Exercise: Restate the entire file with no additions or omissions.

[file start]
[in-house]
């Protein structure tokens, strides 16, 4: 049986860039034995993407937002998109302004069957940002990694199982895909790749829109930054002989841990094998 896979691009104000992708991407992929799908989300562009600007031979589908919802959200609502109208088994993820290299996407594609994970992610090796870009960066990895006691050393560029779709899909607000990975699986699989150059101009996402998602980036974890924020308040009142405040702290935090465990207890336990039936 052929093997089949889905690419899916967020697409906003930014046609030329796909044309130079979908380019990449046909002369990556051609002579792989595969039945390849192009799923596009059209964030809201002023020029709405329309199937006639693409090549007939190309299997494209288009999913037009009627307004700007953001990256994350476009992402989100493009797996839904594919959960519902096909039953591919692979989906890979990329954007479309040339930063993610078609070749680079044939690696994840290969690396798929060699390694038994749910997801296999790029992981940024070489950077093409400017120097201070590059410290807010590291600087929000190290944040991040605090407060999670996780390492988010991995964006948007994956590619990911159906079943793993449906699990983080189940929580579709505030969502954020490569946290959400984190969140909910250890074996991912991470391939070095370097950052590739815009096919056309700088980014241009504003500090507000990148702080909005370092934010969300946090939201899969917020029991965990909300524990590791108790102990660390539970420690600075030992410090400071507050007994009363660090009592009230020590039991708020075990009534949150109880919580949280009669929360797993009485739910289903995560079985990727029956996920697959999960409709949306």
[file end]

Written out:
[in-house]
């Protein structure tokens, strides 16, 4: 049986860039034995993407937002998109302004069957940002990694199982895909790749829109930054002989841990094998 896979691009104000992708991407992929799908989300562009600007031979589908919802959200609502109208088994993820290299996407594609994970992610090796870009960066990895006691050393560029779709899909607000990975699986699989150059101009996402998602980036974890924020308040009142405040702290935090465990207890336990039936 052929093997089949889905690419899916967020697409906003930014046609030329796909044309130079979908380019990449046909002369990556051609002579792989595969039945390849192009799923596009059209964030809201002023020029709405329309199937006639693409090549007939190309299997494209288009999913037009009627307004700007953001990256994350476009992402989100493009797996839904594919959960519902096909039953591919692979989906890979990329954007479309040339930063993610078609070749680079044939690696994840290969690396798929060699390694038994749910997801296999790029992981940024070489950077093409400017120097201070590059410290807010590291600087929000190290944040991040605090407060999670996780390492988010991995964006948007994956590619990911159906079943793993449906699990983080189940929580579709505030969502954020490569946290959400984190969140909910250890074996991912991470391939070095370097950052590739815009096919056309700088980014241009504003500090507000990148702080909005370092934010969300946090939201899969917020029991965990909300524990590791108790102990660390539970420690600075030992410090400071507050007994009363660090009592009230020590039991708020075990009534949150109880919580949280009669929360797993009485739910289903995560079985990727029956996920697959999960409709949306």